Smoothies. Because Delish. Also Hot. Because Summer.

Come here you beautiful nutritious glass of goodness.

Well, it’s hot out. That’s the understatement of the year, Captain Obvious. Instead of complaining about this rising heat (yes, Climate Change is indeed real), let’s do something about it and sip on some smoothies! Okay okay, I allow some complaining about this weather because these fossil fuels are, to put it articulately, truly sucky, thinking they are so great by going and destroying our planet.

Back to the food part because Jorey here is a big fan of her food.

I love smoothies because I never get bored of them. Sometimes I go for the peanut butter chocolate smoothie, other times a vanilla bean one, or even shake it up with a mix of fruits. I follow foodies on Instagram and drool over their super fancy smoothies, like ones titled “peach cobbler”, “blueberry cheesecake”, or “French toast”. Smoothies are so great because it’s a meal in a cup! Even if you are challenged in the cooking/baking area, you can still make a smoothie. I believe in you.

What I don’t like are smoothies that more resemble a juice.

You know what I’m talking about. These are watered down and have a thin consistency. I want the good, thick stuff! With some research over the years and much experimenting, I’ve found several ways to ramp up your smoothie game. Yes, my smoothies are as thick as the ones you can buy for a whopping $6 or $7 that maybe total to $2 if made at home. Here’s how:

Frozen fruit. This option is the most commonly used method to thicken smoothies. Frozen bananas are typically the most popular, but peaches and mango are also at the top of the list. These are high in soluble fiber, which absorbs water to create a thicker consistency.

Freeze your milk of choice in ice cube trays overnight. This ensures that your smoothie won’t be as watery.


Blend in half an avocado. This gives you some healthy fats and fiber. Avocado is best used as a base for chocolate smoothies or ones that feature greens.

Toss in some chunks of tofu. Yep, sounds gross. It isn’t. You won’t taste it, I promise.

Another go-to thickening agent is cottage cheese. I just tried this one, and I’ll admit at first I was tentative, but man oh man, my smoothie turned out so creamy and did not taste like cottage cheese in the least. Stick to ½ cup per smoothie.

Sweet potato puree, pumpkin puree, or carrot puree. Also? Freeze your greens.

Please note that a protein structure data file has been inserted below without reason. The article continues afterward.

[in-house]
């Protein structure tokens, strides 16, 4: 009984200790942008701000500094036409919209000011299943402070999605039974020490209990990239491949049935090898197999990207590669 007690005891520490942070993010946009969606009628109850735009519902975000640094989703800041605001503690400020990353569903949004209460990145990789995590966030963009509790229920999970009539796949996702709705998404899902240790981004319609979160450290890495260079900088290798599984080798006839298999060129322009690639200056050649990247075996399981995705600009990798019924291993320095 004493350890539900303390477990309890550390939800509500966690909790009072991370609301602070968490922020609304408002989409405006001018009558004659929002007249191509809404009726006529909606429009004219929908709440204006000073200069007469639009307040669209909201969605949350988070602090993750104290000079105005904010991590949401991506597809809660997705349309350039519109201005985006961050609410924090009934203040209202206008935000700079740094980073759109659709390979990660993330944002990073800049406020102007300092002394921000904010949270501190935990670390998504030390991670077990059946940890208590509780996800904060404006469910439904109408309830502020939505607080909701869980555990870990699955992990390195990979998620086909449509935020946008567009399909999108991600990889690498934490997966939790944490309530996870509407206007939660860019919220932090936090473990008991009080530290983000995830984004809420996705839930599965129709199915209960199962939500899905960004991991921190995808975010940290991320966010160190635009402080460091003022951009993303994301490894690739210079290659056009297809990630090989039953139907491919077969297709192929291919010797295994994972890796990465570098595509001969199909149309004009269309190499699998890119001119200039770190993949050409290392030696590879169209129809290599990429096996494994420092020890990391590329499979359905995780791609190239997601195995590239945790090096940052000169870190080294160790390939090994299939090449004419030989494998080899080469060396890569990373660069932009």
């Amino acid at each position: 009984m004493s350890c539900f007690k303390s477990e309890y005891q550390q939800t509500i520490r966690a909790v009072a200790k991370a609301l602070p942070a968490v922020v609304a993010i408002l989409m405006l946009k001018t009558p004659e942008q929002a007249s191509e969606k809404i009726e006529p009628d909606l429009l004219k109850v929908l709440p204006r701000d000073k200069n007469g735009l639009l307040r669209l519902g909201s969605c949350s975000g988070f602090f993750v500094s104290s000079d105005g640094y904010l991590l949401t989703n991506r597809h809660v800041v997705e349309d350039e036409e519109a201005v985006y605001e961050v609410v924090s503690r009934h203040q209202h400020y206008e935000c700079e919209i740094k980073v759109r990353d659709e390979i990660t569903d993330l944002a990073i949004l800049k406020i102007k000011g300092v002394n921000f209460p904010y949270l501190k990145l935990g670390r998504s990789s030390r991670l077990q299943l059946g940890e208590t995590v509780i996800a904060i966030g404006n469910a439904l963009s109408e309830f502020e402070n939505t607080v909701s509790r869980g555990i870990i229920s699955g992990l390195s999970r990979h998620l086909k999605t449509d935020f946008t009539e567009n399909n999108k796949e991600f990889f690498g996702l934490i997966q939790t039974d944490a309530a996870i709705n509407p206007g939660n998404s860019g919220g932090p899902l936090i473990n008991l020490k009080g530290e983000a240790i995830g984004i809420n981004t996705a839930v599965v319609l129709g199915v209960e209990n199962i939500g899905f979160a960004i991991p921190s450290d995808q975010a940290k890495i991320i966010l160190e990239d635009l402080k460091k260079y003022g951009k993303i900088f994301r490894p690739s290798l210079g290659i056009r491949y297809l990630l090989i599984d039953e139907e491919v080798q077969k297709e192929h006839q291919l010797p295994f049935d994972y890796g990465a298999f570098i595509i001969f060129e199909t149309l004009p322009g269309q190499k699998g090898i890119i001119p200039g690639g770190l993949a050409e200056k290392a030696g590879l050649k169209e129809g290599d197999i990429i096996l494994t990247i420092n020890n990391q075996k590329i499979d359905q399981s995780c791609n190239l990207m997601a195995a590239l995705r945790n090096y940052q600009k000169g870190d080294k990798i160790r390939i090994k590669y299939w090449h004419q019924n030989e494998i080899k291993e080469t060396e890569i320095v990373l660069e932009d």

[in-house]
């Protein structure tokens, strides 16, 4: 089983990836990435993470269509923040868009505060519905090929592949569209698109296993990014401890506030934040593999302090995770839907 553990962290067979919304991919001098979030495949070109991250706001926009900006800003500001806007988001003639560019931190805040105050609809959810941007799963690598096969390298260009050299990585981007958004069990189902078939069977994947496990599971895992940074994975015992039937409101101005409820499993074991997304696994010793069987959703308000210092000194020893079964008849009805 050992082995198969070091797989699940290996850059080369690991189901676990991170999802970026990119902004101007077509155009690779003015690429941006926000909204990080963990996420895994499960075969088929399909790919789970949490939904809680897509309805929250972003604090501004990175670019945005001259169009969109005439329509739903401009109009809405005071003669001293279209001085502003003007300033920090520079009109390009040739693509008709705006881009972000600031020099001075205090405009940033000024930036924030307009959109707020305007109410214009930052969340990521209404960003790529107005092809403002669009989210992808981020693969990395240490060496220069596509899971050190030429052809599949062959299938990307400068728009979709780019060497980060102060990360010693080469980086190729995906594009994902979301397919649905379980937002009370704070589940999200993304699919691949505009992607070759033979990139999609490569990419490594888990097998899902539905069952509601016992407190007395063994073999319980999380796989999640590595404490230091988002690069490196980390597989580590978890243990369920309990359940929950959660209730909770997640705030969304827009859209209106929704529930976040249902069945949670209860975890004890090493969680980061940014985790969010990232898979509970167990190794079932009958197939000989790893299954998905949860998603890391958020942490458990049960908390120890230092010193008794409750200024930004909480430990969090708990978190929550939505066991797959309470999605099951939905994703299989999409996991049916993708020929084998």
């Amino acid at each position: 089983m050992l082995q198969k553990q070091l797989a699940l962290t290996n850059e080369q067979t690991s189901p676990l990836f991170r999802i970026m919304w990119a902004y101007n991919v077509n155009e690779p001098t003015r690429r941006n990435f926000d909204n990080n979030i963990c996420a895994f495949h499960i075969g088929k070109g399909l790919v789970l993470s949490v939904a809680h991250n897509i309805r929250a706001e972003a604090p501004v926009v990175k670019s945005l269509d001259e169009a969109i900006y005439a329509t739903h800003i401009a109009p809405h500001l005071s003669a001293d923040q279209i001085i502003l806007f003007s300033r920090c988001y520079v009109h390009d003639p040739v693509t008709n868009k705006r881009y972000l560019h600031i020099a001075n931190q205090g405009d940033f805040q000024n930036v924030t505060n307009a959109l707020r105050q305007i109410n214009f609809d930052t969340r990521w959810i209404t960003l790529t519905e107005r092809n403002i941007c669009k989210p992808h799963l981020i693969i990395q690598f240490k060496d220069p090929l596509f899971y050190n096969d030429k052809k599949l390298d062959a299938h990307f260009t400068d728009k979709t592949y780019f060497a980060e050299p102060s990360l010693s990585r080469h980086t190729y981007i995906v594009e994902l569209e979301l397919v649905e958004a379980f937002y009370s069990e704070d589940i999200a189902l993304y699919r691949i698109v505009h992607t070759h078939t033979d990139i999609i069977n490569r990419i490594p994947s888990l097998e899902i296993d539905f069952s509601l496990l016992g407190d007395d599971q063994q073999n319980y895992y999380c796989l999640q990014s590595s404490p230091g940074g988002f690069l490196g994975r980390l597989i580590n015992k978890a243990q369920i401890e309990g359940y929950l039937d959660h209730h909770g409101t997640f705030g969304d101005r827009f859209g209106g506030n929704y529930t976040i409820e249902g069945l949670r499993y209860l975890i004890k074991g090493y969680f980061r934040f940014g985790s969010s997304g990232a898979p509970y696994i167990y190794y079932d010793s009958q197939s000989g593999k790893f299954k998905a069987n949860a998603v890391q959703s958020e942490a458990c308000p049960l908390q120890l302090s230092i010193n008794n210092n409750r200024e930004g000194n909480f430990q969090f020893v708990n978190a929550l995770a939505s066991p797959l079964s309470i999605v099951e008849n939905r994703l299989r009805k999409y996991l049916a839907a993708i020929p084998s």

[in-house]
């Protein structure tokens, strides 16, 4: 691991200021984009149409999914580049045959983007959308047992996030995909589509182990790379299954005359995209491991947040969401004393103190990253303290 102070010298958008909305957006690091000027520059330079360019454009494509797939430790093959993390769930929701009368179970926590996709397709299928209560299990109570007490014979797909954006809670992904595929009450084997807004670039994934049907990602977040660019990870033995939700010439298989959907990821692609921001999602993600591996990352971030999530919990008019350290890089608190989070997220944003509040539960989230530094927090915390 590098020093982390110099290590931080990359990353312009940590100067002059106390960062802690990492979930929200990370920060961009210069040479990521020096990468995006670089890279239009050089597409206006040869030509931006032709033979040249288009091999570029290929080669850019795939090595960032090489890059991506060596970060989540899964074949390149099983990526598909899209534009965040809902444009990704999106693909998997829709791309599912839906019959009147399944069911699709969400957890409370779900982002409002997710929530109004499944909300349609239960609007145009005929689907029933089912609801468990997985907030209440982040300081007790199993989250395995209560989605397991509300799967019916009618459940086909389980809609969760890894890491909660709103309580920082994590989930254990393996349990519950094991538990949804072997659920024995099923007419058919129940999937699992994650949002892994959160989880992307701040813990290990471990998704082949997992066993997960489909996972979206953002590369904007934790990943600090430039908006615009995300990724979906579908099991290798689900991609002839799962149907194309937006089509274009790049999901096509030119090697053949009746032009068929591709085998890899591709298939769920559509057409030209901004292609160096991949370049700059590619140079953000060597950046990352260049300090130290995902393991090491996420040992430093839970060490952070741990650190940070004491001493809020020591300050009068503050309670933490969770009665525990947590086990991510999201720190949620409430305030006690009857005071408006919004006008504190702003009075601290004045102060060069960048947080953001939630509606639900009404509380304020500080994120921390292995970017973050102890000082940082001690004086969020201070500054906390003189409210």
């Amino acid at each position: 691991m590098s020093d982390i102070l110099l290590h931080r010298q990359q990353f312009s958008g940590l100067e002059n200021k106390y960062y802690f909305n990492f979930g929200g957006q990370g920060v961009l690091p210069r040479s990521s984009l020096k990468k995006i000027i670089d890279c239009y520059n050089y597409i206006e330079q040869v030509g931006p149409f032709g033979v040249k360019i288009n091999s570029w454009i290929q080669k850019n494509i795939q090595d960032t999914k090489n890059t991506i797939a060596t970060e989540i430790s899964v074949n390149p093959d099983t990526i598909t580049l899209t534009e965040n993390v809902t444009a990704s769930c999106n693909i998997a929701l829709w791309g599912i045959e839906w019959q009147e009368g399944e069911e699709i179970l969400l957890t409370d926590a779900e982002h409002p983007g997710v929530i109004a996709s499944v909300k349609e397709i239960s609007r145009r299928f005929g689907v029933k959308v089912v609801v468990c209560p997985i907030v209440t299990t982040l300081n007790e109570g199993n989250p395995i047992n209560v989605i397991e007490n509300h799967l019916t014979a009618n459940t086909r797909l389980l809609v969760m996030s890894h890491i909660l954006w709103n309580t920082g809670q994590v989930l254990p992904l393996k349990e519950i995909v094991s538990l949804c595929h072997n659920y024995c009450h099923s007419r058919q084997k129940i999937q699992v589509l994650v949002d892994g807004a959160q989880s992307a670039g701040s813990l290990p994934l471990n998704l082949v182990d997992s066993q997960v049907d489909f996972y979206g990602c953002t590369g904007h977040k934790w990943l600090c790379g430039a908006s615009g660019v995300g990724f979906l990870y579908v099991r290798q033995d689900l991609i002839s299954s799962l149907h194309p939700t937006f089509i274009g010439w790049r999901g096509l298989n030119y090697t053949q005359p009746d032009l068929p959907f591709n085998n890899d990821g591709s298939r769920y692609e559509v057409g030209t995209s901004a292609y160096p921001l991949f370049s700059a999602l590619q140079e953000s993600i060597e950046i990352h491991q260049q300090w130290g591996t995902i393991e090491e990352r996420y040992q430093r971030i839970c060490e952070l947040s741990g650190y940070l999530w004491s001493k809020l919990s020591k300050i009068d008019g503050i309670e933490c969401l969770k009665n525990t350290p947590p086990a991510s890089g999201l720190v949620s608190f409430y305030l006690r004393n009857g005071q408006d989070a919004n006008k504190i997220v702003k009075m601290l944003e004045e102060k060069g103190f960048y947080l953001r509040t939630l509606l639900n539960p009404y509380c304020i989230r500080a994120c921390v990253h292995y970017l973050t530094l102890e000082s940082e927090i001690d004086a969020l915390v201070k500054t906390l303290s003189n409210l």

Throw in a tablespoon of gluten free flour.  Almond, coconut, rice, tapioca, or chickpea. This adds some fiber and plant-based protein.

Soaked nuts. I once made ice cream simply out of cashews, vanilla extract, maple syrup, and a tiny bit of almond milk, and it was divine. It is best to allow nuts (walnuts, almonds, cashews, macadamia nuts) to soak overnight to ensure ultra smoothness.

Chia seeds or flax meal. You can simply toss in some chia seeds or make a gel first by soaking them in water for around 20 minutes. Chia seeds are a superfood, as they are abundant in protein, fiber, and omega-3 fatty acids. In order to get the best results for flaxseeds, combine 1 tablespoon of flaxseeds with 2.5 tablespoons of water and have it sit for 5 minutes.

Any type of yogurt will add some extra creaminess and thickness. Opt for Greek yogurt to get the best results- it’s also the best source for protein. This does have a unique flavor, so make sure you like it!

Oats. This is where the peach cobbler smoothie comes from. This is another source for protein and fiber.

Nut butters like almond, peanut, or cashew.

Key rule: You can always add, but you can’t subtract. This means stick with the minimal liquid at first and if it’s too thick or cannot blend, then you can always add more.

Okay, maybe I lied. Making the perfect smoothie can be a little hard. It’s an art, as there’s a layering guide to ensure all the ingredients are fully processed and that the final texture is smooth and creamy.

•  Liquids are first! This will allow the rest of the ingredients to easily be pulled down to be blended.
•  Powders (protein, cocoa, maca) or sweeteners (agave or honey). Put in second, this ensures that any powder will dissolve and not leave a chalky texture.
•  Greens.
•  Soft ingredients like yogurt, nut butters, tofu, or avocado.
•  Fresh fruits, seeds, and nuts.
•  Frozen and hard ingredients like ice cubes, frozen fruit. Since these are heavier, their weight acts as a boost to push everything else towards the blade.

And now I send you off, star pupils, to make and rock your own delicious smoothies.











Jorey Cohen is a curly haired red-head who loves to read, write, and play...